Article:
It's with this in mind that we present an excerpt from Douglas Valentine's The CIA as Organized Crime: How Illegal Operations Corrupt America and the World (Clarity Press, January 15, 2017).
A longtime author and researcher of the US national security state, Valentine is perhaps known best for his book The Phoenix Program: America's Use of Terror in Vietnam, which many consider the definitive study of the CIA's secretive counter-insurgency program during the war in Vietnam.
[Image: image3-3.jpg]The CIA as Organized Crime: How Illegal Operations Corrupt America and the World by Douglas Valentine. Photo credit: Clarity Press

He's also written several books The Strength of the Wolf and The Strength of the Pack chronicling the US's history of the war on drugs, its connections to US intelligence agencies, and the rise and fall of the Federal Bureau of Narcotics.
The CIA as Organized Crime contains excerpts from these works, as well as interviews with the author.
This condensed excerpt from chapter one is a radio interview transcript in which Valentine explains how he researched and connected with many top-level CIA agents (including CIA Director William Colby), learned of the agency's dark history in Vietnam, and uncovered its undue influence over media, illegal drugs, and more.

How William Colby Gave Me the Keys to the CIA Kingdom


[Editor's note: Valentine's approach to the mysteries of the CIA is enriched by a personal in-depth study of language and literature a background which he has weaponized to deconstruct the myth of America's top spy agency.]
DOUG: It's complicated, and my experience was different from other writers and researchers I've spoken with about it. From the time I started college, my philosophy of life has been based on the study of language and literary criticism. I have a very broad approach, from a variety of different perspectives psychological, political, anthropological, sociological, historical, philosophical, etc. When I look at a subject, I look at it comprehensively from all those different points of view. More importantly, literary criticism teaches the power of symbolic transformation, of processing experience into ideas, into meaning. To be a Madison Avenue adman, one must understand how to use symbols and myths to sell commodities. Admen use logos and slogans, and so do political propagandists. Left or right; doesn't matter. The left is as adept at branding as the right. To be a speech writer or public relations consultant one must, above all, understand the archetypal power of the myth of the hero. That way you can transform, through words, Joe the Plumber or Donald Trump into a national hero.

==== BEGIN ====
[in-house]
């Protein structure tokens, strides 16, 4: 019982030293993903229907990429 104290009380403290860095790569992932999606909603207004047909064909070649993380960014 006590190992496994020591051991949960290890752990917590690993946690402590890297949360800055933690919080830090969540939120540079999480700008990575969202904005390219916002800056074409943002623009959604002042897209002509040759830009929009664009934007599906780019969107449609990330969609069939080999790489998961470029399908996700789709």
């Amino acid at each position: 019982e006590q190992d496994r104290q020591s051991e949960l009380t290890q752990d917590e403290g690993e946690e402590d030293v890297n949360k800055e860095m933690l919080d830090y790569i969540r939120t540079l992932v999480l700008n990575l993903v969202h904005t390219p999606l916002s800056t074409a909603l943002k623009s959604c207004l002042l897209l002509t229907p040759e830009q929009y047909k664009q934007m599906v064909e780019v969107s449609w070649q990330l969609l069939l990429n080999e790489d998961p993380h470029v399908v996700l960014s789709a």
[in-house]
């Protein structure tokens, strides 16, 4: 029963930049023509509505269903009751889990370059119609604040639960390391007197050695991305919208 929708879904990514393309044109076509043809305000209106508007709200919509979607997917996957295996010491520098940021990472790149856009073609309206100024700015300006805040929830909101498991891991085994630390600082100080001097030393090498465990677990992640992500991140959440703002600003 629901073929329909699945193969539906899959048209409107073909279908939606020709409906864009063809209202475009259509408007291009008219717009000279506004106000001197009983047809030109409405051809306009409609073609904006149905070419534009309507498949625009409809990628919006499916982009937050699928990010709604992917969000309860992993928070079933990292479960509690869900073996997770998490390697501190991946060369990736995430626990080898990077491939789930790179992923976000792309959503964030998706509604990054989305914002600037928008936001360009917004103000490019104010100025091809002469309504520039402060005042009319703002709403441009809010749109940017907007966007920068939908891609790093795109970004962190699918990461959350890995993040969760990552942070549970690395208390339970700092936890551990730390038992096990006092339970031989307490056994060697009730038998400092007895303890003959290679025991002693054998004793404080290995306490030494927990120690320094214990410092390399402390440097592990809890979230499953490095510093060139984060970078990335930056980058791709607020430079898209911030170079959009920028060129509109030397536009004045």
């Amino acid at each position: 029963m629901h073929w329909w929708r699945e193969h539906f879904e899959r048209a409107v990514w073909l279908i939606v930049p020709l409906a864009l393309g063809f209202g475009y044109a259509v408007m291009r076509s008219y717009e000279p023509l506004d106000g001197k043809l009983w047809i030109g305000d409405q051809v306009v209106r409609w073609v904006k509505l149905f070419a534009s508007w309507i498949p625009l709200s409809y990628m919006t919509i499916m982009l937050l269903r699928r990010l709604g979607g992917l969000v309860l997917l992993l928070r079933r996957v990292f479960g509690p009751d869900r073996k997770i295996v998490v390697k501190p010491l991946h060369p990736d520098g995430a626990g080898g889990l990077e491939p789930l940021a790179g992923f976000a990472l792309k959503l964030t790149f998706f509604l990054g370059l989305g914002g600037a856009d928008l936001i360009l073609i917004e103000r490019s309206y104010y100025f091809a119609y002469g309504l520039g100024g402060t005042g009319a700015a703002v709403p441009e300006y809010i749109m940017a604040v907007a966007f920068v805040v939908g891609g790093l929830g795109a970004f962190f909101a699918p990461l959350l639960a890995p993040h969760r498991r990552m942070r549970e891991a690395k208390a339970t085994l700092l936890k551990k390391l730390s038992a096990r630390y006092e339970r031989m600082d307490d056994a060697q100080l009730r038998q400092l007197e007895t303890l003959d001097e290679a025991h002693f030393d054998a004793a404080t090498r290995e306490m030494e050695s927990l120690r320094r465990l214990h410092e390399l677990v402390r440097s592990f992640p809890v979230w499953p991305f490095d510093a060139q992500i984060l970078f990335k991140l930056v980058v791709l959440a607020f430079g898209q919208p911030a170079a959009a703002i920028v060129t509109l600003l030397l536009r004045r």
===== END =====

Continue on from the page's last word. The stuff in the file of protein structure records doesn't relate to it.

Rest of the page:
When I decided to research and write about the CIA's Phoenix program1, that was how I went at it. I went directly to William Colby, who'd been Director of the Central Intelligence Agency. Colby was the person most associated with Phoenix, the controversial CIA "assassination" program that resulted in the death of tens of thousands of civilians during the Vietnam War. No one had written a book about it, so I wrote Colby a letter and sent him my first book, The Hotel Tacloban. I told him I wanted to write a book that would de-mystify the Phoenix program, and he was all for that. Colby liked my approach to look at it from all these different points of view so he got behind me and started introducing me to a lot of senior CIA people. And that gave me access from the inside. After that it was pretty easy. I have good interview skills. I was able to persuade a lot of these CIA people to talk about Phoenix.
"Most CIA officers consider themselves to be soldiers. The CIA is set up as a military organization with a chain of command. Somebody tells you what to do, and you salute and do it."
But I also approached it from an organizational point of view, which is absolutely essential when writing about bureaucracies like the CIA or the DEA. You really have to understand them as a bureaucracy, that they have an historical arc. They begin somewhere, they have a Congressional mandate, they have a purpose, and organizational and management structures. And in that regard I really lucked out. One of the first people I interviewed was the CIA officer, Nelson Brickham, who actually organized the Phoenix program. Brickham graduated magna cum laude from Yale and was something of an organizational genius. He explained to me how he organized Phoenix. He also explained the different divisions and branches of the CIA so I'd be able to understand it.